During the dawns of this month, before sunrise, our sky will be embellished by the planet Venus. How can we recognize it? It will be very easy. It can be seen as a very bright white “star”. It is important to mention that, given its strong brightness, some might even confuse this bright star, at first impression, with an airplane. But, it is not like that, the origin of the unmistakable brightness of Venus in our skies is thanks to its cloud cover that intensely reflects the light of the Sun.
This planet has peculiar characteristics. For example, the length of the Venusian day is greater than the length of its “year.” The length of his day is twenty days longer than his year. By way of comparison, it is as if our earthly day, instead of lasting 24 hours, lasted more than a year. That’s how slow our day would have to be to be similar to Venus.
Another peculiar detail of this planet is that, if we could place it side by side to the Earth, in order to compare its rotation, we would immediately notice that both rotate differently. Indeed, if we look from the north pole, we would observe that the Earth rotates counterclockwise and Venus rotates clockwise. That is, it rotates backwards, compared to our planet.
On the other hand, there are characteristics with which our planet is similar to Venus: both have approximately equal size and mass.
But, there is a fundamental characteristic with which we would not like to resemble said planet: Venus has a greenhouse effect on a global scale.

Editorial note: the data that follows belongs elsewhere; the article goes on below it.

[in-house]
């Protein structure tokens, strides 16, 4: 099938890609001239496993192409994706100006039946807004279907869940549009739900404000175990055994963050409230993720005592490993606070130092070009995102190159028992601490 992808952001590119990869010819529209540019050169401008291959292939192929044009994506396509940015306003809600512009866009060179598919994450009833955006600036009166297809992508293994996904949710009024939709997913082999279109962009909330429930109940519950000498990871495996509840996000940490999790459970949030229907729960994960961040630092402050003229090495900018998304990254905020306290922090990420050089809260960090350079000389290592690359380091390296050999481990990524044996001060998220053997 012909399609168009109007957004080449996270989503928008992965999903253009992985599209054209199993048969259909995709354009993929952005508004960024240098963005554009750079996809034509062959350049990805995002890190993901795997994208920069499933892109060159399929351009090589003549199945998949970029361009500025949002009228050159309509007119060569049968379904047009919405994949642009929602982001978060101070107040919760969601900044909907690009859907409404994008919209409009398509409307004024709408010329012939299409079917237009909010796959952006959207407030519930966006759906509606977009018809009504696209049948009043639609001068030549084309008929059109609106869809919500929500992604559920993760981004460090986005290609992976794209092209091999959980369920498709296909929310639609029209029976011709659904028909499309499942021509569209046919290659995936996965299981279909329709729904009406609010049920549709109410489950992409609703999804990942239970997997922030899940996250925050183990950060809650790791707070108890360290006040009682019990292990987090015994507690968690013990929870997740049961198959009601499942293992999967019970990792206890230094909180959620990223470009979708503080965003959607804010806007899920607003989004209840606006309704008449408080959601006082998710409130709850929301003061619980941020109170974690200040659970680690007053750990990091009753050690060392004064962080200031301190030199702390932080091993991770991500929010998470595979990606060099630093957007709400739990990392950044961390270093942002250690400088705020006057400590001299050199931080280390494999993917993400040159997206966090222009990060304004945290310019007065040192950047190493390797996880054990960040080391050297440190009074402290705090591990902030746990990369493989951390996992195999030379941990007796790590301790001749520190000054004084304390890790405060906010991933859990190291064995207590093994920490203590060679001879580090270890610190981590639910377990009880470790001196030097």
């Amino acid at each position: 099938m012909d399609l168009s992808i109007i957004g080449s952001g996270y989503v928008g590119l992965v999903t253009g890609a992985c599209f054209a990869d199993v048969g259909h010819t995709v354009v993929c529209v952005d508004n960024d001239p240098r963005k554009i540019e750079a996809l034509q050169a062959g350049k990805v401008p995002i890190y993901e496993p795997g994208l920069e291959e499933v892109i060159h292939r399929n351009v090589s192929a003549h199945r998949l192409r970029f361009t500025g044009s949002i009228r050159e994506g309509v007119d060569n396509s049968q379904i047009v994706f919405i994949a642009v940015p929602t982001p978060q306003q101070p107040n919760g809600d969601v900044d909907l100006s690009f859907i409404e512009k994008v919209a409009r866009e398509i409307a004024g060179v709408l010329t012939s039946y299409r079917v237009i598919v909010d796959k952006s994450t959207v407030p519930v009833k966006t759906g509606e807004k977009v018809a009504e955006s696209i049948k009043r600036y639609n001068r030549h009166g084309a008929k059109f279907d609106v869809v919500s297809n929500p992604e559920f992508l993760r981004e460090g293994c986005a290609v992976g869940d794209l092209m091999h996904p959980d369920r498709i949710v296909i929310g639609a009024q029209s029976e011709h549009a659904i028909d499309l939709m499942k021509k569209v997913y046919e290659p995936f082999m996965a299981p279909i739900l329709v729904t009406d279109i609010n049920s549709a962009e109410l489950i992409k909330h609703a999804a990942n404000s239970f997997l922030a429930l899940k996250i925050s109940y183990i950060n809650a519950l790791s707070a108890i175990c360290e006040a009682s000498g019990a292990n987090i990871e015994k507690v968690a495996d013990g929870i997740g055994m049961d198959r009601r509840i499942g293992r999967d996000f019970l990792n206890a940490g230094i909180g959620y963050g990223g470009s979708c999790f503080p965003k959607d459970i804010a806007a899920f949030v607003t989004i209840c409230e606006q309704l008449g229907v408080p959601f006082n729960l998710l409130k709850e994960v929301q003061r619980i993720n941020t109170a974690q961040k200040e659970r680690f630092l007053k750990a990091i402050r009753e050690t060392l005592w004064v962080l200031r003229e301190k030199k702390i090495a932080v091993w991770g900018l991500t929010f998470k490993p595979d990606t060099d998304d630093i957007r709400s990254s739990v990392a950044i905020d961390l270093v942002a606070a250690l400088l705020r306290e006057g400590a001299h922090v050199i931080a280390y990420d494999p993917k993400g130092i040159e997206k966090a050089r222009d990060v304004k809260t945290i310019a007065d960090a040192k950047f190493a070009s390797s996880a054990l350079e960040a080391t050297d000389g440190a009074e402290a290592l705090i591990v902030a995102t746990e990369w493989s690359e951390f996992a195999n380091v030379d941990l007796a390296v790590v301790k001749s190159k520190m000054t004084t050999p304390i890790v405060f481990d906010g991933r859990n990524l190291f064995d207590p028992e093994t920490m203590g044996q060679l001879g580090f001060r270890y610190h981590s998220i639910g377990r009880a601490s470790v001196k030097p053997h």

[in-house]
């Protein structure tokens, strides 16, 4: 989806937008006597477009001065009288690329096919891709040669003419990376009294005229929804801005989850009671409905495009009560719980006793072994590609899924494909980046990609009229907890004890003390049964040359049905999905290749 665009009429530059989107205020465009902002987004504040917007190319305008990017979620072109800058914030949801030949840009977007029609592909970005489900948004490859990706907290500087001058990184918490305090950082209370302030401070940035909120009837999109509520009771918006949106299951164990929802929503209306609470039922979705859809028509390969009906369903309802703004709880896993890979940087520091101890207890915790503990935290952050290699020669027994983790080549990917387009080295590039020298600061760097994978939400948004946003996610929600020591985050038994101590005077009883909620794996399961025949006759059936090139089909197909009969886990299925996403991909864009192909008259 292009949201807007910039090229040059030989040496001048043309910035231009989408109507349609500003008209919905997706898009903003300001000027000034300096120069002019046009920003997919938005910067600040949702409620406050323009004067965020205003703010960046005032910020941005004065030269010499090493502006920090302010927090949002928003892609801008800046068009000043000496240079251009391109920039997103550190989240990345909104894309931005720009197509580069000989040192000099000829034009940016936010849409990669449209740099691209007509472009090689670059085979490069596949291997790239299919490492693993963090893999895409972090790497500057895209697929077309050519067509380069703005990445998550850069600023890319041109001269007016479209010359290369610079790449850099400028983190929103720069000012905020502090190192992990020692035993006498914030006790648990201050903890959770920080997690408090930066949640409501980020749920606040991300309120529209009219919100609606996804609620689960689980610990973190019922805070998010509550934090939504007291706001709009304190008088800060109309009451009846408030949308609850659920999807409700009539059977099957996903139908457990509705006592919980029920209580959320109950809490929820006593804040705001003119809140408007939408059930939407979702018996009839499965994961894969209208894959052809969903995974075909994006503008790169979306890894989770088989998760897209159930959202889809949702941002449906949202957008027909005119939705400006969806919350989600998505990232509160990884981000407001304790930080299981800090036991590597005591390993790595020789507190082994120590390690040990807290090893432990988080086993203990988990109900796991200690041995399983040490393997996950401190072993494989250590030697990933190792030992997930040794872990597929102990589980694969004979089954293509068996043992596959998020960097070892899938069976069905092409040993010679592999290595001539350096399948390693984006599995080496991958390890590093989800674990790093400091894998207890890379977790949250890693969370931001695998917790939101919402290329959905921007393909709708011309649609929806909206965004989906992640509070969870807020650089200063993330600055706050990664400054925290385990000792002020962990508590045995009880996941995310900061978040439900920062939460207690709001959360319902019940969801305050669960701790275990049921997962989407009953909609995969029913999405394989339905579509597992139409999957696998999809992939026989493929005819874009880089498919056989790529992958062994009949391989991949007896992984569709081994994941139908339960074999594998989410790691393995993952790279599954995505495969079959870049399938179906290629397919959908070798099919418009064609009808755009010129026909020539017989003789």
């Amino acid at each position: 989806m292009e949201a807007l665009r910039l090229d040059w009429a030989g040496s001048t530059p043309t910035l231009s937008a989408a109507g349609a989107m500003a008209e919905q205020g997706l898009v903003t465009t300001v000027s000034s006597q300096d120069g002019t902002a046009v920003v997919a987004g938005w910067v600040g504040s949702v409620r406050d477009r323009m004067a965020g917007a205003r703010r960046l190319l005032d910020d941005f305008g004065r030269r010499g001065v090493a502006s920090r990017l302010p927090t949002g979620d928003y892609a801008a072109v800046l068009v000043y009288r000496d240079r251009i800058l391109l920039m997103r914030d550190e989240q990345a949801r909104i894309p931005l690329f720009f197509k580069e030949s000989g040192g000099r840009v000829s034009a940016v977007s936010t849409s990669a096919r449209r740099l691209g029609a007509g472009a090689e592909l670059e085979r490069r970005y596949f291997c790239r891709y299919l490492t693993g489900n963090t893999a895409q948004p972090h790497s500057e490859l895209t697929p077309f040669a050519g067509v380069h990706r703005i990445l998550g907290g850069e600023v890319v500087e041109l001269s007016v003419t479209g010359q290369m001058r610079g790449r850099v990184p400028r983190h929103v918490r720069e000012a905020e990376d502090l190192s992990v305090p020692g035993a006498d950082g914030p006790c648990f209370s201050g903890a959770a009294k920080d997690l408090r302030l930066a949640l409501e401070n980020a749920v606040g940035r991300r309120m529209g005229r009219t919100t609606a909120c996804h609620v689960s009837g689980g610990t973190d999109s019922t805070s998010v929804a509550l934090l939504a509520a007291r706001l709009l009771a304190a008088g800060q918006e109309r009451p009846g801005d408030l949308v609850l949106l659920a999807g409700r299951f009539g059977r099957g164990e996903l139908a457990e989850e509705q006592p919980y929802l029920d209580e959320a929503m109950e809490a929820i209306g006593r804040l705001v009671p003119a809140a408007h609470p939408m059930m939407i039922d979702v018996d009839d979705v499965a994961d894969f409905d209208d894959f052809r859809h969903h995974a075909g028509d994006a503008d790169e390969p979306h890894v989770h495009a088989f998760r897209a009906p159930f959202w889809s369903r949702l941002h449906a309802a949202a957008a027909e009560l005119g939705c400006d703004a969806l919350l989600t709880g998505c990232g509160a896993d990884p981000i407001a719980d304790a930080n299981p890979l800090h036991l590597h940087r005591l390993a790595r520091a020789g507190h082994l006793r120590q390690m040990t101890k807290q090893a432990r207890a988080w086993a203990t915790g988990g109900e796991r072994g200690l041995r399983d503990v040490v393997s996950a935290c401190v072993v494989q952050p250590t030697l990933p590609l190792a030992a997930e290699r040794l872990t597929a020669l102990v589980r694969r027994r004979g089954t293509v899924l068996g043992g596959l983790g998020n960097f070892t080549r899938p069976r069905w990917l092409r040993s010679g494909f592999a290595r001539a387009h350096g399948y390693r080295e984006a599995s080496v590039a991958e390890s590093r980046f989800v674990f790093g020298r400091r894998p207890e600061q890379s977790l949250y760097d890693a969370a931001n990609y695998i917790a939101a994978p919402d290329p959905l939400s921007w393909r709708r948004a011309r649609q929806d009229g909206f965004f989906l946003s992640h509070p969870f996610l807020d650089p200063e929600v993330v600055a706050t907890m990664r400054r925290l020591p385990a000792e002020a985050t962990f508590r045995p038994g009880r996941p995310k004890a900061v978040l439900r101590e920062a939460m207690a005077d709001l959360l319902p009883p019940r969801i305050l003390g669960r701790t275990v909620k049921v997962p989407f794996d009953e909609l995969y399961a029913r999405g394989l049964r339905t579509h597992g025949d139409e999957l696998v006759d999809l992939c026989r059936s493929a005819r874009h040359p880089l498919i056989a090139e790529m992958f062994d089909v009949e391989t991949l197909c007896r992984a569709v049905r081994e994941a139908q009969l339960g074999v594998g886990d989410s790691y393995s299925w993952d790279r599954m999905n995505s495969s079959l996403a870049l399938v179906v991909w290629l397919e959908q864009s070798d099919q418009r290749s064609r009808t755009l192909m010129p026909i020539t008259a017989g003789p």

Since Venus represented the goddess of beauty in ancient times, we might think that the physical characteristics of the planet’s atmosphere and surface would be those of a lost paradise of planetary origin. Nothing could be further from the truth: the clouds in its atmosphere are mostly made up of drops of sulfuric acid.
At this precise moment, Venus is going through a cruel greenhouse effect that causes the presence of very high temperatures on its surface. So high that they can melt lead. Why is this? To the presence of carbon dioxide gas in its atmosphere. Let us remember that the concentration of this gas in the Earth’s atmosphere is increasing.
Thus, beyond the beauty of a morning star at these sunrises, the planet Venus is a cruel reminder of the possible end that our planet may have. A final destination that can be changed, not only with state policies, but also with the scientific education of humanity, bearing in mind that the study of other stars can be a way of understanding and perhaps preventing a coming disaster on our planet. IGP: Science to protect us, Science to advance.